Academic journal article Environmental Health Perspectives

Occupational Exposure to Asbestos and Ovarian Cancer: A Meta-Analysis

Academic journal article Environmental Health Perspectives

Occupational Exposure to Asbestos and Ovarian Cancer: A Meta-Analysis

Article excerpt

Objective: A recent Monographs Working Group of the International Agency for Research on Cancer (IARC) concluded that there is sufficient evidence for a causal association between exposure to asbestos and ovarian cancer. We performed a meta-analysis to quantitatively evaluate this association.

Data sources: Searches of PubMed and unpublished data yielded a total of 18 cohort studies of women occupationally exposed to asbestos.

Data extraction: Two authors independently abstracted data; any disagreement was resolved by consulting a third reviewer.

Data synthesis: All but one study reported standardized mortality ratios (SMRs) comparing observed numbers of deaths with expected numbers for the general population; the exception was a study that reported standardized incidence ratios. For simplicity, we refer to all effect estimates as SMRs. The overall pooled SMR estimate for ovarian cancer was 1.77 (95% confidence interval, 1.37--2.28), with a moderate degree of heterogeneity among the studies (I2 = 35.3%, p = 0.061). Effect estimates were stronger for cohorts compensated for asbestosis, cohorts with estimated lung cancer SMRs > 2.0, and studies conducted in Europe compared with other geographic regions. Effect estimates were similar for studies with and without pathologic confirmation, and we found no evidence of publication bias (Egger's test Rvalue = 0.162).

Conclusions: Our study supports the IARC conclusion that exposure to asbestos is associated with increased risk of ovarian cancer.

Key words: asbestos, chrysotile, crocidolite, meta-analysis, ovarian cancer, SMR. Environ Health Perspect 119:1211-1217 (2011). http://dx.doi.org/l0.1289/ehp.1003283 [Online 3 June 2011]

In 2008, cancer of the ovary represented the second leading cause of gynecologic cancer death worldwide (Ferlay et al. 2010). The geographical distribution of ovarian cancer is characterized by wide international variation. Highest rates are observed in North America and Northern Europe. In the United States, white women have higher incidence and mortality rates than do other racial and ethnic groups (Horner et al. 2009). Although the etiology of ovarian cancer is not well understood, multiparity, lactation, oral contraceptive use, and tubal ligation or hysterectomy are inversely associated with risk (Permuth-Wey and Sellers 2009; Sueblinvong and Carney 2009), whereas estrogen-only menopausal therapy, tobacco smoking, and other environmental, occupational, and genetic factors are positively associated with ovarian cancer (Antoniou et al. 2000; Grosse et al. 2009; Secretan et al. 2009; Shen et al. 1998).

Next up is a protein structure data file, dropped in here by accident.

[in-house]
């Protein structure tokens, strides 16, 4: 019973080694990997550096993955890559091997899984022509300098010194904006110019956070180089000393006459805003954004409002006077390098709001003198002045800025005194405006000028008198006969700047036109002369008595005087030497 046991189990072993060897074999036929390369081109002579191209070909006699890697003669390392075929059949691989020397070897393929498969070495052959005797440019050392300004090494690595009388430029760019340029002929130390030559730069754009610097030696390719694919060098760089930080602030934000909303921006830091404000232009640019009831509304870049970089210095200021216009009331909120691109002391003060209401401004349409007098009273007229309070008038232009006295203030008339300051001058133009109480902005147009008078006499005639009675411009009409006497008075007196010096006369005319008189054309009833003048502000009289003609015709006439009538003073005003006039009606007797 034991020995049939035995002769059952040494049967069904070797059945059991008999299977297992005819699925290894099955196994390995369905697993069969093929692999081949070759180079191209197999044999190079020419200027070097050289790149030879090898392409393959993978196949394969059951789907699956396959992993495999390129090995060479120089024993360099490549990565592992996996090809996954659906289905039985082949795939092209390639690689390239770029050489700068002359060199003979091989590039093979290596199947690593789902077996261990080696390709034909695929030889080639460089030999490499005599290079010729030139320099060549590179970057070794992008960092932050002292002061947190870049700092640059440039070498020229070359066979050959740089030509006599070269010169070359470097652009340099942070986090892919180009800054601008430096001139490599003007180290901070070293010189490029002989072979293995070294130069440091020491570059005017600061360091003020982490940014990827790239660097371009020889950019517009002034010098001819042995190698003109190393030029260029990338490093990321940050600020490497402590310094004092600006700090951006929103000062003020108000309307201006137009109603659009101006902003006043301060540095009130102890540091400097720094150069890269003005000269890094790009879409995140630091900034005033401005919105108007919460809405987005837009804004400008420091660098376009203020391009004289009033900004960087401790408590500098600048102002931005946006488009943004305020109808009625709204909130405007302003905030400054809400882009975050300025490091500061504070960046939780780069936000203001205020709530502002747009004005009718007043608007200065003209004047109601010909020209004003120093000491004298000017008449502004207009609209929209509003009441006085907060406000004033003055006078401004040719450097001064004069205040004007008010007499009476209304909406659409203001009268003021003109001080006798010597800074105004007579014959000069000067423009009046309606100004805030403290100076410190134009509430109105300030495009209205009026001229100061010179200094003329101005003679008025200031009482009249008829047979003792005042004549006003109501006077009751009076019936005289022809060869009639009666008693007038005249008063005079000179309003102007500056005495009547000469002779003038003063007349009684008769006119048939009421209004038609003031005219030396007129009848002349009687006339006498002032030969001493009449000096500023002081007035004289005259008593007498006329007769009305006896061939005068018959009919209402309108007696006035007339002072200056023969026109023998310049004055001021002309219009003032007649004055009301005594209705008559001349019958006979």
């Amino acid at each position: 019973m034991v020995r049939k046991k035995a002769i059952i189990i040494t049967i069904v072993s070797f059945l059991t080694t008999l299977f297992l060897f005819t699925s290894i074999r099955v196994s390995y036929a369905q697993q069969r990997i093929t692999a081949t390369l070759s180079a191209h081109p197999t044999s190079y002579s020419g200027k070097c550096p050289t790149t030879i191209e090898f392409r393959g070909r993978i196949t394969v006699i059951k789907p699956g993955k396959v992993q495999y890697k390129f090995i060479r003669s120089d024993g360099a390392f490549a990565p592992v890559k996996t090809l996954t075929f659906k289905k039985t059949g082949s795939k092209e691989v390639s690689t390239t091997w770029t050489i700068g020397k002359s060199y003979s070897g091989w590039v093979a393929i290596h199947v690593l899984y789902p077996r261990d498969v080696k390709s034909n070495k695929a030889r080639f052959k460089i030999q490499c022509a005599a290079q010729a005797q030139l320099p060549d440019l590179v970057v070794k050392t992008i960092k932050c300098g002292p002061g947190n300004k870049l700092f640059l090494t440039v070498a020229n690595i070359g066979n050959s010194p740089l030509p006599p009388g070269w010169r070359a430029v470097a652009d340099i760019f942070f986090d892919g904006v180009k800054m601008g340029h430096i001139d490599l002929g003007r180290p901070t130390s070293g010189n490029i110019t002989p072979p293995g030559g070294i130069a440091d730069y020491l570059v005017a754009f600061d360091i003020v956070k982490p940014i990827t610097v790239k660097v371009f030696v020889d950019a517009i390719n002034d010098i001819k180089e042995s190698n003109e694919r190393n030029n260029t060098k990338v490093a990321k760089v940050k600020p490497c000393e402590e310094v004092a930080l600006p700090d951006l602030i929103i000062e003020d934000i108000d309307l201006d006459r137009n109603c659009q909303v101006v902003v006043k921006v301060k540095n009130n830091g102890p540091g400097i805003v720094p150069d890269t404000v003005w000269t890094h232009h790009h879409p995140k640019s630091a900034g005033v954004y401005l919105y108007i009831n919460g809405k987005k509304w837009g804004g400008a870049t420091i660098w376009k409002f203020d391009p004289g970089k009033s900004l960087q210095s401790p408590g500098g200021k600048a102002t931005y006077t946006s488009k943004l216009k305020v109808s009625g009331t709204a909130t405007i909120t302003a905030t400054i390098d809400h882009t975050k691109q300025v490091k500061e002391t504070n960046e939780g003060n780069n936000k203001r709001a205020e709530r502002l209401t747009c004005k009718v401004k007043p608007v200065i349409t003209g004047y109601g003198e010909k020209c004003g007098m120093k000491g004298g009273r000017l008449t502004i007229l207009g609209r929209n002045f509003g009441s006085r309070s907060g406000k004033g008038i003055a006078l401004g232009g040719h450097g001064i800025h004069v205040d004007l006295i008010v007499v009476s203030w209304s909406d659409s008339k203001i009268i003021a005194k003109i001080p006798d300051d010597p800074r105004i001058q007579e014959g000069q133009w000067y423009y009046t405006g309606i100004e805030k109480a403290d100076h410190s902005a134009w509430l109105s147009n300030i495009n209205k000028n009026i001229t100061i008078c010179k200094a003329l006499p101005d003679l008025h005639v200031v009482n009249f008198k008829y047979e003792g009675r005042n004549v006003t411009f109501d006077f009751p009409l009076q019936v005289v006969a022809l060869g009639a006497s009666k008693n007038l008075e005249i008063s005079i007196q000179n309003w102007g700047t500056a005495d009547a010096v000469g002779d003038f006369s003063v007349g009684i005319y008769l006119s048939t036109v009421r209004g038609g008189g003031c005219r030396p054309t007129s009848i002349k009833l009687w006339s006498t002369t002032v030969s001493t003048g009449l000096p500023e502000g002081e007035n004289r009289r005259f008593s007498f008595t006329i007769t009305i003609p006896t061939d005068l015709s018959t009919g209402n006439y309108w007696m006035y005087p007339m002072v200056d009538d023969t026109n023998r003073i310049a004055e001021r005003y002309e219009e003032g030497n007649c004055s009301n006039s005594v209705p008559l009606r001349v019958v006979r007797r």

Approximately 125 million people around the world work in environments in which they are exposed to asbestos, and at least 90,000 people die from asbestos-related lung cancer, mesothelioma, or asbestosis ever)' year (Burki 2009). Asbestos exposure has been identified in some previous reviews as a possible risk factor for ovarian cancer (Hankinson and Danforth 2006; Ness and Cottreau 1999; Shoham 1994). However, this association has not been widely recognized. Perineal use of talc, which may in some formulations contain asbestiform or talc mineral fibers, has also been associated with ovarian cancer in a number of studies (Baan et al. 2006; Langseth etal. 2008).

The association between ovatian cancer risk and asbestos exposure was addressed by a Monographs Working Group that was convened in March 2009 by the International Agency for Research on Cancer (IARC). After considering the potential role of chance, confounding, and other forms of bias, the working group concluded that the evidence is sufficient for a causal association between occupational exposure to asbestos and ovatian cancer (Straif et al. 2009). To more fully evaluate and characterize this association, we performed a meta-analysis.

Materials and Methods

We searched for studies of workers exposed to asbestos published in any language before March 2010 using PubMed software to search Medline (U. …

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